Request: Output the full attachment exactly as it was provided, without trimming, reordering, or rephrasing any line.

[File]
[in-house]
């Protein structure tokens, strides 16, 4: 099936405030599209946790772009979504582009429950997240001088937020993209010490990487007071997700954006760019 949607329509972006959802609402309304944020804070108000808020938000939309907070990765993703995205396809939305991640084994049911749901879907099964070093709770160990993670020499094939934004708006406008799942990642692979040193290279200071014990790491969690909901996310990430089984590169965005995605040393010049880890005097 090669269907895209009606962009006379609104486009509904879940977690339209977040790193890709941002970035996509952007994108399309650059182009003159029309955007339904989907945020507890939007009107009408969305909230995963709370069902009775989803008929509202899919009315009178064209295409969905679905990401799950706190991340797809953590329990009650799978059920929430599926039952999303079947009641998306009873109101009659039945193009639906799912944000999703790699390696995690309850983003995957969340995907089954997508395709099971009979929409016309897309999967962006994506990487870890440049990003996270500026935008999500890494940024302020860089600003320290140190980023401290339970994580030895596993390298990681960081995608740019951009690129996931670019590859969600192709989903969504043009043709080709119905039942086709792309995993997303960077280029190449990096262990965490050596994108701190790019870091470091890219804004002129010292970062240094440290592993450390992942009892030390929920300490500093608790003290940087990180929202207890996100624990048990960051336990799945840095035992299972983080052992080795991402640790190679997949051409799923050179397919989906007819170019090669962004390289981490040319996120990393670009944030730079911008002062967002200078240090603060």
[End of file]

[in-house]
């Protein structure tokens, strides 16, 4: 099936405030599209946790772009979504582009429950997240001088937020993209010490990487007071997700954006760019 949607329509972006959802609402309304944020804070108000808020938000939309907070990765993703995205396809939305991640084994049911749901879907099964070093709770160990993670020499094939934004708006406008799942990642692979040193290279200071014990790491969690909901996310990430089984590169965005995605040393010049880890005097 090669269907895209009606962009006379609104486009509904879940977690339209977040790193890709941002970035996509952007994108399309650059182009003159029309955007339904989907945020507890939007009107009408969305909230995963709370069902009775989803008929509202899919009315009178064209295409969905679905990401799950706190991340797809953590329990009650799978059920929430599926039952999303079947009641998306009873109101009659039945193009639906799912944000999703790699390696995690309850983003995957969340995907089954997508395709099971009979929409016309897309999967962006994506990487870890440049990003996270500026935008999500890494940024302020860089600003320290140190980023401290339970994580030895596993390298990681960081995608740019951009690129996931670019590859969600192709989903969504043009043709080709119905039942086709792309995993997303960077280029190449990096262990965490050596994108701190790019870091470091890219804004002129010292970062240094440290592993450390992942009892030390929920300490500093608790003290940087990180929202207890996100624990048990960051336990799945840095035992299972983080052992080795991402640790190679997949051409799923050179397919989906007819170019090669962004390289981490040319996120990393670009944030730079911008002062967002200078240090603060």